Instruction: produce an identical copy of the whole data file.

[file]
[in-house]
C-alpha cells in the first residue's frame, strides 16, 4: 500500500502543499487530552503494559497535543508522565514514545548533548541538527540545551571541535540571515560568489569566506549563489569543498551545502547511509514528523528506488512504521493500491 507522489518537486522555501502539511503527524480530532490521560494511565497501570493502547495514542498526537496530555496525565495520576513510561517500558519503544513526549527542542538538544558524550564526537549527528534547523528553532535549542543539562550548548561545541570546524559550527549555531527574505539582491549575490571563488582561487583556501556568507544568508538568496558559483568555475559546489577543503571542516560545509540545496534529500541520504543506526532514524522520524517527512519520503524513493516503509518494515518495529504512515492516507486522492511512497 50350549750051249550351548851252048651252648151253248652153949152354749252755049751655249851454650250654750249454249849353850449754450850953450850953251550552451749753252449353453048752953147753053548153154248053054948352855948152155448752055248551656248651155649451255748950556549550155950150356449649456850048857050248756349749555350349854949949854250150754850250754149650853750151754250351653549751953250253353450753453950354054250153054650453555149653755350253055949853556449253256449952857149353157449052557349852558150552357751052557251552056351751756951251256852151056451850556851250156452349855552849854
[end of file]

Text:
[in-house]
C-alpha cells in the first residue's frame, strides 16, 4: 500500500502543499487530552503494559497535543508522565514514545548533548541538527540545551571541535540571515560568489569566506549563489569543498551545502547511509514528523528506488512504521493500491 507522489518537486522555501502539511503527524480530532490521560494511565497501570493502547495514542498526537496530555496525565495520576513510561517500558519503544513526549527542542538538544558524550564526537549527528534547523528553532535549542543539562550548548561545541570546524559550527549555531527574505539582491549575490571563488582561487583556501556568507544568508538568496558559483568555475559546489577543503571542516560545509540545496534529500541520504543506526532514524522520524517527512519520503524513493516503509518494515518495529504512515492516507486522492511512497 50350549750051249550351548851252048651252648151253248652153949152354749252755049751655249851454650250654750249454249849353850449754450850953450850953251550552451749753252449353453048752953147753053548153154248053054948352855948152155448752055248551656248651155649451255748950556549550155950150356449649456850048857050248756349749555350349854949949854250150754850250754149650853750151754250351653549751953250253353450753453950354054250153054650453555149653755350253055949853556449253256449952857149353157449052557349852558150552357751052557251552056351751756951251256852151056451850556851250156452349855552849854